Eastbound, airborne out San Cristobal. Billy dropped us at the airport, handed us our boarding passes and sent us on our way. Now the Bailar/Hong-Dixon-West-Cohn clans are enroute to Guayaquil, connecting to Quito, where we’ll wait for our connection to Lima, where we’ll arrive some time late at night in an exhausted, overtraveled heap. Four airports, three flights, six cranky kids and ten frazzled adults. But we’re still having fun. I think.
You know that point you get to, somewhere about 7 days into a trip, where you first feel “done”? The initial adrenaline’s worn off, and you’ve not yet gotten into the long distance runner’s pace. Loss of sleep is taking its toll, and you look at the day’s itinerary thinking “Oh, great – another [island, temple, spectacular vista, exotic species, etc]. Ho hum.”
Well, we got there yesterday. Crossing back over the north end of Isabela on our way back, we stopped for snorkeling and a hike at James Bay on Santiago, then on for a hike and snorkeling on diminutive Rabida. Rabida was vivid, but I honestly can’t remember what the heck we saw or did at James Bay – I’ve got to check the camera to jog my memory.
A long distance runner knows this point well. It’s the point where you’ve got to turn inward, accept the losses, and just keep going. If you’ve done it enough, you know it’ll get better. You’ll find your pace; sleep will come, and you’ll soon be engaged and fascinated again with your travels. We’re not there yet, not nearly. Hopefully, a day of being plugged into portable electronics while alternately sprawled in waiting room lounges or crammed into pressurized metal tubes shooting across the sky will help. Hopefully, but we’re not counting on it.
Anyhow – yesterday. Since I can’t remember James Bay, let’s talk about Rabida. The vivid red sand looked unreal. As fine as dust, blowing across the beach and the couple of dozen sea lions we shared it with. We started with a wet landing, hauling our snorkeling gear ashore in mesh bags and stuffing it on the rocks at the edge of the sand, after which Billy led us on a short trek of one of the bluffs. The guide books talk about Rabida’s flamingoes, but the lagoon they used to inhabit went off kilter a couple of years ago. Temperatures rose, and the brine shrimp died off, taking with them their stiltwalking predators. Nowadays, the lagoon appears uninhabited, emitting a vaguely unpleasant odor from its green, brackish waters.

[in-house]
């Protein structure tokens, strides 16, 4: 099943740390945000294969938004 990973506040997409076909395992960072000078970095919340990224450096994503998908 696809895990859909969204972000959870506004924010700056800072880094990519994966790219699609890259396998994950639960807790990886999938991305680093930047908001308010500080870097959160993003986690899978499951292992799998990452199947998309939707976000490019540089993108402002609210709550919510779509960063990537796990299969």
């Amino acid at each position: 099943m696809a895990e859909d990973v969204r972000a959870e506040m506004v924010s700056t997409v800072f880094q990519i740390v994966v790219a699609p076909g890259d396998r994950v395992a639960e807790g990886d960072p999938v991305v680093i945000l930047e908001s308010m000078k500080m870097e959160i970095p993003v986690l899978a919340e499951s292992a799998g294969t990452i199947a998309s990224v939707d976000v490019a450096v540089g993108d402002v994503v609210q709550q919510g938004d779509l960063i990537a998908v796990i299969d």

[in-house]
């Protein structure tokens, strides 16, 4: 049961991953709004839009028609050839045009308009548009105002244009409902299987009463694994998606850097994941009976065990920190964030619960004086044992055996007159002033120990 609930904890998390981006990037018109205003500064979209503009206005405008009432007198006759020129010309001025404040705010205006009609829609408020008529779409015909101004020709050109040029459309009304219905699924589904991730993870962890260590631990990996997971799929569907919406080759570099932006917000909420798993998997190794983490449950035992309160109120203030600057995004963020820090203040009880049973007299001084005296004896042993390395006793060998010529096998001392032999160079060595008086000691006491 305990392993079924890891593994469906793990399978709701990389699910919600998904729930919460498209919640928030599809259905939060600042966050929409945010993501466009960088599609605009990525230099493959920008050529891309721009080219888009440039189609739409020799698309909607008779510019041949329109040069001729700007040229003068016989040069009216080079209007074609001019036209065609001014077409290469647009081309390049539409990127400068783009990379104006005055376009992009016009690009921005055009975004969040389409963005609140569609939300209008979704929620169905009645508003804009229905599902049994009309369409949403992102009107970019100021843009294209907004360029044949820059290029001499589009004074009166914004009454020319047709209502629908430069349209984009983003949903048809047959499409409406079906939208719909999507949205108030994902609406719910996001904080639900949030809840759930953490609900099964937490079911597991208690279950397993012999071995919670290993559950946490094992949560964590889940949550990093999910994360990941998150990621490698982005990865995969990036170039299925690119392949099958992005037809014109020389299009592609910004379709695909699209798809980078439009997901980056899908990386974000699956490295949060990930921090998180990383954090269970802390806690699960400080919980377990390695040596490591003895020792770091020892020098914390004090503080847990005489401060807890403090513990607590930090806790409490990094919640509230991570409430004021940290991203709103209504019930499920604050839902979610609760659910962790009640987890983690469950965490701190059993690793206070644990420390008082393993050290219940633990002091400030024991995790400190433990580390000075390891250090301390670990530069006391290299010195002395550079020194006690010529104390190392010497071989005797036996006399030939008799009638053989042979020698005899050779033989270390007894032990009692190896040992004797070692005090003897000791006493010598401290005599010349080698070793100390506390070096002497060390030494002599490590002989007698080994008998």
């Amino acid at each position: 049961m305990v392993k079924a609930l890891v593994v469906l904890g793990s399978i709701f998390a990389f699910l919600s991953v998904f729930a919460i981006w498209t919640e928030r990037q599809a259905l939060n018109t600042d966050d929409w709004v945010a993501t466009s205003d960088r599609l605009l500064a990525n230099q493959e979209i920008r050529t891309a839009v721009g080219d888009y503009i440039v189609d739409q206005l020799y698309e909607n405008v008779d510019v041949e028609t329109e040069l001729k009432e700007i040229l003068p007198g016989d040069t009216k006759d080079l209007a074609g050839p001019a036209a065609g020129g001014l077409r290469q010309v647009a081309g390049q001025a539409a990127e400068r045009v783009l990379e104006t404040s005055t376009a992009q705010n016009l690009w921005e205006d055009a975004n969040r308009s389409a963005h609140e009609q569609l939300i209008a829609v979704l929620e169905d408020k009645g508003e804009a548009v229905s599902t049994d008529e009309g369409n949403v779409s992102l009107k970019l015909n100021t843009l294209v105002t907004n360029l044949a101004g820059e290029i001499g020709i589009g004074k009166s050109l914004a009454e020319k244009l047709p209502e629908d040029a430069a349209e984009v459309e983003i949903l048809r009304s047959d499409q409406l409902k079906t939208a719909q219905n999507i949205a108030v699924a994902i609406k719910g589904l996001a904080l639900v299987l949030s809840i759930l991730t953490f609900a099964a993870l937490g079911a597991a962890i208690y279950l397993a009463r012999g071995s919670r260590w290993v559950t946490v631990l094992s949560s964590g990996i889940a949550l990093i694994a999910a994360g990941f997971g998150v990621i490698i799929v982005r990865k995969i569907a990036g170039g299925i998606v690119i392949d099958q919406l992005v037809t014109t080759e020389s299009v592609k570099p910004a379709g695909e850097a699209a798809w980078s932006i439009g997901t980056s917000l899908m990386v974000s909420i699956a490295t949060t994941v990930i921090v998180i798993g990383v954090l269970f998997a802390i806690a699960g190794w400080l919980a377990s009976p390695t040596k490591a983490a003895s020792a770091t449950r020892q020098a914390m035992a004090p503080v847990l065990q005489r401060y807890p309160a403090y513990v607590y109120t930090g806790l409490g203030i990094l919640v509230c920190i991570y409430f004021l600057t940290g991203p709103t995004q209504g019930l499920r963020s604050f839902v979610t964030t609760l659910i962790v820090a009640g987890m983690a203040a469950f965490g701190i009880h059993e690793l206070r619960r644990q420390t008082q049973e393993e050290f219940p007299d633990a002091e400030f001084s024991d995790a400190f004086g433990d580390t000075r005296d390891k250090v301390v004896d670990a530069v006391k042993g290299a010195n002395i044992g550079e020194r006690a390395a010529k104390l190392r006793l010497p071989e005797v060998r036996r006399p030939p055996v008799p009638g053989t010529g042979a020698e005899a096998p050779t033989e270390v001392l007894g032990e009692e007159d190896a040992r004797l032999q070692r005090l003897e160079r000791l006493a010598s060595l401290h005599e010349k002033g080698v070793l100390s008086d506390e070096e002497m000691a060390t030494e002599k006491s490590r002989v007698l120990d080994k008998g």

Coming around the first bend from the beach, we came across the very recent remains of a baby sea lion in the middle of the path. Two juvenile galapagos hawks stood watch in a bush a few paces away while a mockingbird tried to get through the fur to the ever-prized moisture within. Not an appetizing sight, buone that reflected the full circle of life on these islands.
Up to the crest of the hill through Martian desert dust, counting finches flitting among the cactus and sandalwood trees. Amusing ourselves at the “stop here” sign posted mere inches before a sheer cliff wall that plummeted into the sea below. Regional trials for the (locally-appropriate) Darwin awards?
By the time we made it back to the beach, the mockingbirds had made some progress on opening up the sea lion (Andy: “Ewwwww!”), but were now under the gaze of *four* hawks in close watch who seemed waiting only for someone else to finish up the hard work before swooping in. We didn’t stick around to watch.
Back down to the water, everyone geared up for snorkeling as a pair of zodiacs from another ship approached the beach. I’d already had an unbeatable day of snorkeling the day before (ref: manta and bat rays), so decided to try simply hanging out on the beach and watching the unfolding sea lion-tourist ballet. They looked… just like we did: piling onto the sand, pulling out cameras and beach towels like marines securing a beachhead, pointing fingers and telephoto lenses at the various mother-child sea lions and squealing (did *we* squeal?) “Oooh look, look, look! That one’s nursing!”
Eventually, they too filed off onto the path toward the ex-sea lion and ex-flamingo lagoon, and I was left alone to mind the beach by myself. It was a nice quiet moment, constantly punctuated by the braying of baby sea lions (“Moooooooommmmmm!”), barking of mother sea lions (“You stop chewing on that nice man’s snorkel!”) and grunting of the scattered alpha males (“Hey! You! Yeah, you! No, the other you! No.. Oh, never mind.”)
The dinghies eventually started sweeping the area around the down-current point to retrieve snorkelers, then swung back to the beach to pick me up, along with our scattered, dust-covered and sea lion-chewed gear.
[postscript: currently waiting in the embarkation lounge in Quito at 7:30 pm, having spent all day in airplanes/airports. We’ll probably get through customs in Lima around midnight, then on a plane to Cuzco way too early tomorrow morning. Current challenge is that the agent who arranged our tickets appears to have booked the Dixon clan on a different flight to Lima – one that left at 8:00 this morning. Uhhhhh – Gregor’s working on it.]